Immunizations, also called vaccinations, are given to protect you from diseases. Each vaccine contains small amounts of a weakened disease organism or its products, which usually are given by injection. Your immune system develops antibodies to fight the disease, which then recognize and attack the organisms if you are exposed to them in the future. Sometimes an immunization does not completely prevent the disease, but it will significantly reduce its severity. Some immunizations are given only once, while others require several treatments over a period of time.

The standard immunization schedule begins at birth. Immunizations are spaced throughout the baby's first 18 months; some are repeated between the ages of 4 and 6. Very few immunizations are needed after this age - just those given yearly (such as a flu shot) or on a regular basis throughout adulthood (such as a tetanus shot). All immunizations should be kept up-to-date. Additional vaccinations may be needed when traveling to certain parts of the world.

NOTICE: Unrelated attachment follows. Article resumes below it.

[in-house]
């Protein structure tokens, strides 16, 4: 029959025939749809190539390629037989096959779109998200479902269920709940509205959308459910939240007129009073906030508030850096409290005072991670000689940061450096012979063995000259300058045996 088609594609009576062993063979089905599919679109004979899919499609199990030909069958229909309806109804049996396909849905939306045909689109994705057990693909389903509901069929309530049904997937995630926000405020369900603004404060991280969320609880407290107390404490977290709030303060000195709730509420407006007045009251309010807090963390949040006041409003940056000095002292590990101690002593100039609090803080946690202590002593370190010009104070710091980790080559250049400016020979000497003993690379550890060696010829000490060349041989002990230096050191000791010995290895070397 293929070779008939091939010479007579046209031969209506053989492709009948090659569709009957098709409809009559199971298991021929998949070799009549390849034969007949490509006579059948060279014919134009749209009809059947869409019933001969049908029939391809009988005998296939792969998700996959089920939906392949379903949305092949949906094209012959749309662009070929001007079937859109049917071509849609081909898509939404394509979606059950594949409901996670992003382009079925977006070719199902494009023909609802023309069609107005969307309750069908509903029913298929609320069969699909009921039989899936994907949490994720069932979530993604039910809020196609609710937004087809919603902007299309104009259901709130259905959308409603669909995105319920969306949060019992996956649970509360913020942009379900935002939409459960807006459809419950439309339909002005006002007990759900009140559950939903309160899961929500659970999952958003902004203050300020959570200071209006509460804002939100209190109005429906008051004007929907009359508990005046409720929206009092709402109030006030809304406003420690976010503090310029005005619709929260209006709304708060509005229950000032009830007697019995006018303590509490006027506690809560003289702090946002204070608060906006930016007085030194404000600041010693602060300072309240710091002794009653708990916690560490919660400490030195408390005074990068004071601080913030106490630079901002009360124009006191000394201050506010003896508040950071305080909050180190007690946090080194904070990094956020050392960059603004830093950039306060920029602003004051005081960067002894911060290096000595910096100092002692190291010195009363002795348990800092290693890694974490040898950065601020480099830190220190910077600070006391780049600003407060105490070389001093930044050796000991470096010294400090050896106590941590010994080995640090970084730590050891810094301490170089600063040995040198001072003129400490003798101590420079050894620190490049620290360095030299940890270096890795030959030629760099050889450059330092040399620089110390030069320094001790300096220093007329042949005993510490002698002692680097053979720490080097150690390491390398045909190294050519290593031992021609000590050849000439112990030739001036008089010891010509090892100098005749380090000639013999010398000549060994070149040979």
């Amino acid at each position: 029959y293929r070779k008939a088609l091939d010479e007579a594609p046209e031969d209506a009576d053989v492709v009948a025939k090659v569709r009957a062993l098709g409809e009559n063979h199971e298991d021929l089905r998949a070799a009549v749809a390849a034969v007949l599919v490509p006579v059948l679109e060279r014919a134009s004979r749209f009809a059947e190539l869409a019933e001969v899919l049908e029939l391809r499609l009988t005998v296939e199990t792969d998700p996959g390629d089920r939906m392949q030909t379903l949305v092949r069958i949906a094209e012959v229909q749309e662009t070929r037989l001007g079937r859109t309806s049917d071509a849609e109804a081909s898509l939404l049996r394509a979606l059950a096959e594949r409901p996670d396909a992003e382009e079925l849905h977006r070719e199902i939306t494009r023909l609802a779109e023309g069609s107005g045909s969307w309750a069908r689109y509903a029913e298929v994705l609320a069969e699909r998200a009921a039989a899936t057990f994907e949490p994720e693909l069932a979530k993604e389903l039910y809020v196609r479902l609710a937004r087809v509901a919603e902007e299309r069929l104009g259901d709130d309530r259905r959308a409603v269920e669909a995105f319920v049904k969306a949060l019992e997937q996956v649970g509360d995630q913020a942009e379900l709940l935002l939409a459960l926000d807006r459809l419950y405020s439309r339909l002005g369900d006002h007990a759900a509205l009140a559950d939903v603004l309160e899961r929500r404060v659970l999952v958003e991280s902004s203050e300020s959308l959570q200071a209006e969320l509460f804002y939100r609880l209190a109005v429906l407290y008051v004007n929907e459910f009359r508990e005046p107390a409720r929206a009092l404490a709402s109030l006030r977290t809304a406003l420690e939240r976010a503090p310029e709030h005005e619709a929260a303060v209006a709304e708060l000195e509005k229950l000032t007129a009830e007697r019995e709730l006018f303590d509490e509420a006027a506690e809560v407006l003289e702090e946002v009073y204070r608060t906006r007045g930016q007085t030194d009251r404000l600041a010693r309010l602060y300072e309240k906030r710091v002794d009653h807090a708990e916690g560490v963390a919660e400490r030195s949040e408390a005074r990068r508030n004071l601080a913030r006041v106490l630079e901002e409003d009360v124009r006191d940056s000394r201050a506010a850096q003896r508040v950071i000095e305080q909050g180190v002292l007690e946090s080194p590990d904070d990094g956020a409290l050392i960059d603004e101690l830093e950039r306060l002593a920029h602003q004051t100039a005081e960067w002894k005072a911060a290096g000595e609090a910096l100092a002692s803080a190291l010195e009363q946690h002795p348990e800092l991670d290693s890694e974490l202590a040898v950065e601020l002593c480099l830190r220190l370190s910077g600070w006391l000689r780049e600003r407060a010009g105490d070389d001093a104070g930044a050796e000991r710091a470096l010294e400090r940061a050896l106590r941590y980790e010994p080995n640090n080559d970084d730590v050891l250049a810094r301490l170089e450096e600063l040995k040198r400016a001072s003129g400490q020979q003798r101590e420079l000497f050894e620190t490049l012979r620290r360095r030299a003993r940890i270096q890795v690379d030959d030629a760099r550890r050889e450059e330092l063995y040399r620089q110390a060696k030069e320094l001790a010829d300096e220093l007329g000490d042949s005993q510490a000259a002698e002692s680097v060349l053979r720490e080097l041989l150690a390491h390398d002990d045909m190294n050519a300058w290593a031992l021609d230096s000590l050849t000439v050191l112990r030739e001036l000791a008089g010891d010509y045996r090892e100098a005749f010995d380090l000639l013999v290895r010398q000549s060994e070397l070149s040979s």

Following is the current recommended childhood and adolescent immunization schedule.

Primary Care Center - Vaccinations Schedule